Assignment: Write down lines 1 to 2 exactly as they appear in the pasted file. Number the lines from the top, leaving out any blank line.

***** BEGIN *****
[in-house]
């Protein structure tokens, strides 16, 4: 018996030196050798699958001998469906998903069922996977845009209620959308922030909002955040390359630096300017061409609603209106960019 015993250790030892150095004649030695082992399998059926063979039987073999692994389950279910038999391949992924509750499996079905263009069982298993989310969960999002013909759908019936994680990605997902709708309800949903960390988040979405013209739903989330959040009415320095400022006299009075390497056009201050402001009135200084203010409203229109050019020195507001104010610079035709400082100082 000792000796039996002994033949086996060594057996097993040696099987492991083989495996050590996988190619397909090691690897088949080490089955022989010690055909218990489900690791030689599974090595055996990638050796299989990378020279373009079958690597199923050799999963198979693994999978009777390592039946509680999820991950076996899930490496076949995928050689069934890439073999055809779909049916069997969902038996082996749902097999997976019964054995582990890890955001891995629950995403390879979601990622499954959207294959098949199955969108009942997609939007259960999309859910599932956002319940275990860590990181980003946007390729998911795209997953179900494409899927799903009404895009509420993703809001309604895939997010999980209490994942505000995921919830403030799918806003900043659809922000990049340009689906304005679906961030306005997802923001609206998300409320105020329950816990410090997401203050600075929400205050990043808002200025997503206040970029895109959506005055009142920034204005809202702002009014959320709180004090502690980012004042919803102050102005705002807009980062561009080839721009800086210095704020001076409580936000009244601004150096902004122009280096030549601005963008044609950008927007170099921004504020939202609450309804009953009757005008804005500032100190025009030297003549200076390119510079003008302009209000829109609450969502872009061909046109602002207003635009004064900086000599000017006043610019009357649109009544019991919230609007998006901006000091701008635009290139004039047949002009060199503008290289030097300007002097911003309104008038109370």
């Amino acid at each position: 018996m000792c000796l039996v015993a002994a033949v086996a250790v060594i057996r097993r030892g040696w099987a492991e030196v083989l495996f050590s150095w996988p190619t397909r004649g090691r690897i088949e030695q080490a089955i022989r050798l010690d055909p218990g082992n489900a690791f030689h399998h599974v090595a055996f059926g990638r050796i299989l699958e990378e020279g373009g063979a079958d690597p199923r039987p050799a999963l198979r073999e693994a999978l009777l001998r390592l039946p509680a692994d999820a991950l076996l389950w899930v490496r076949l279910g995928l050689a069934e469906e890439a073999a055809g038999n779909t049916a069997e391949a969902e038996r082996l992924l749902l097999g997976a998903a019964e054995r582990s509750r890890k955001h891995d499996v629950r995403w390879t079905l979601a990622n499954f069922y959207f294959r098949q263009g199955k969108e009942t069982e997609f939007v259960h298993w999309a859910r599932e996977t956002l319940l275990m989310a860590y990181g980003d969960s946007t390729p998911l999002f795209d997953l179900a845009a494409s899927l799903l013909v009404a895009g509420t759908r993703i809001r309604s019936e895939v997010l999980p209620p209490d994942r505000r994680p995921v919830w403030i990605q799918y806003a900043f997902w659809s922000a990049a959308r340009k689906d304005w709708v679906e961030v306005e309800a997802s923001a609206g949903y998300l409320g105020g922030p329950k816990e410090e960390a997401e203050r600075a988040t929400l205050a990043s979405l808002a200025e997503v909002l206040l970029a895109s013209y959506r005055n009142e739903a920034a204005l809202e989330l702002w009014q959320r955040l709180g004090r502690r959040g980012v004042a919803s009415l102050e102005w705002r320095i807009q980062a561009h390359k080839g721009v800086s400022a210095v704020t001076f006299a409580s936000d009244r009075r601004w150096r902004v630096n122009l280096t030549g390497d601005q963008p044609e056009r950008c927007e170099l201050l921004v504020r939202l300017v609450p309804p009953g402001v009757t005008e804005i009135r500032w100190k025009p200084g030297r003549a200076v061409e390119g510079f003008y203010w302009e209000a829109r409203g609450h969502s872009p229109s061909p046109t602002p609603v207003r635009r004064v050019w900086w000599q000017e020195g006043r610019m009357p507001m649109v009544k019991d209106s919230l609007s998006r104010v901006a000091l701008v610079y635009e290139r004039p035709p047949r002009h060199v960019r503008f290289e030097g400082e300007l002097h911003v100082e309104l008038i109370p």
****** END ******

[in-house]
């Protein structure tokens, strides 16, 4: 018996030196050798699958001998469906998903069922996977845009209620959308922030909002955040390359630096300017061409609603209106960019 015993250790030892150095004649030695082992399998059926063979039987073999692994389950279910038999391949992924509750499996079905263009069982298993989310969960999002013909759908019936994680990605997902709708309800949903960390988040979405013209739903989330959040009415320095400022006299009075390497056009201050402001009135200084203010409203229109050019020195507001104010610079035709400082100082 000792000796039996002994033949086996060594057996097993040696099987492991083989495996050590996988190619397909090691690897088949080490089955022989010690055909218990489900690791030689599974090595055996990638050796299989990378020279373009079958690597199923050799999963198979693994999978009777390592039946509680999820991950076996899930490496076949995928050689069934890439073999055809779909049916069997969902038996082996749902097999997976019964054995582990890890955001891995629950995403390879979601990622499954959207294959098949199955969108009942997609939007259960999309859910599932956002319940275990860590990181980003946007390729998911795209997953179900494409899927799903009404895009509420993703809001309604895939997010999980209490994942505000995921919830403030799918806003900043659809922000990049340009689906304005679906961030306005997802923001609206998300409320105020329950816990410090997401203050600075929400205050990043808002200025997503206040970029895109959506005055009142920034204005809202702002009014959320709180004090502690980012004042919803102050102005705002807009980062561009080839721009800086210095704020001076409580936000009244601004150096902004122009280096030549601005963008044609950008927007170099921004504020939202609450309804009953009757005008804005500032100190025009030297003549200076390119510079003008302009209000829109609450969502872009061909046109602002207003635009004064900086000599000017006043610019009357649109009544019991919230609007998006901006000091701008635009290139004039047949002009060199503008290289030097300007002097911003309104008038109370």